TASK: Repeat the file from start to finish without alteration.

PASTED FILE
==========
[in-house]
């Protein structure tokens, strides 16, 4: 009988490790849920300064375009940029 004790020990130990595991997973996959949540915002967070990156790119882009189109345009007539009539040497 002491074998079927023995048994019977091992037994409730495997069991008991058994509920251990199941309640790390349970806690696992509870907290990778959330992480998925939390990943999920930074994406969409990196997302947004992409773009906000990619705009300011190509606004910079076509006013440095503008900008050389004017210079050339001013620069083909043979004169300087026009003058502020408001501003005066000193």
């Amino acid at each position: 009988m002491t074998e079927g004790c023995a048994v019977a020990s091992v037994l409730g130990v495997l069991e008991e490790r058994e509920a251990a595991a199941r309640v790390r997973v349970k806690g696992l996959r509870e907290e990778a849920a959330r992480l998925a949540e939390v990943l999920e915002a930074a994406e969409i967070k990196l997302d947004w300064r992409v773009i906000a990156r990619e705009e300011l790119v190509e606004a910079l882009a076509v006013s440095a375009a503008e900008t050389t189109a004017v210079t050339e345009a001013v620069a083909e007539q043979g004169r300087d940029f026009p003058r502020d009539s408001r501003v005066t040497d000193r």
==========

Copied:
[in-house]
């Protein structure tokens, strides 16, 4: 009988490790849920300064375009940029 004790020990130990595991997973996959949540915002967070990156790119882009189109345009007539009539040497 002491074998079927023995048994019977091992037994409730495997069991008991058994509920251990199941309640790390349970806690696992509870907290990778959330992480998925939390990943999920930074994406969409990196997302947004992409773009906000990619705009300011190509606004910079076509006013440095503008900008050389004017210079050339001013620069083909043979004169300087026009003058502020408001501003005066000193």
């Amino acid at each position: 009988m002491t074998e079927g004790c023995a048994v019977a020990s091992v037994l409730g130990v495997l069991e008991e490790r058994e509920a251990a595991a199941r309640v790390r997973v349970k806690g696992l996959r509870e907290e990778a849920a959330r992480l998925a949540e939390v990943l999920e915002a930074a994406e969409i967070k990196l997302d947004w300064r992409v773009i906000a990156r990619e705009e300011l790119v190509e606004a910079l882009a076509v006013s440095a375009a503008e900008t050389t189109a004017v210079t050339e345009a001013v620069a083909e007539q043979g004169r300087d940029f026009p003058r502020d009539s408001r501003v005066t040497d000193r």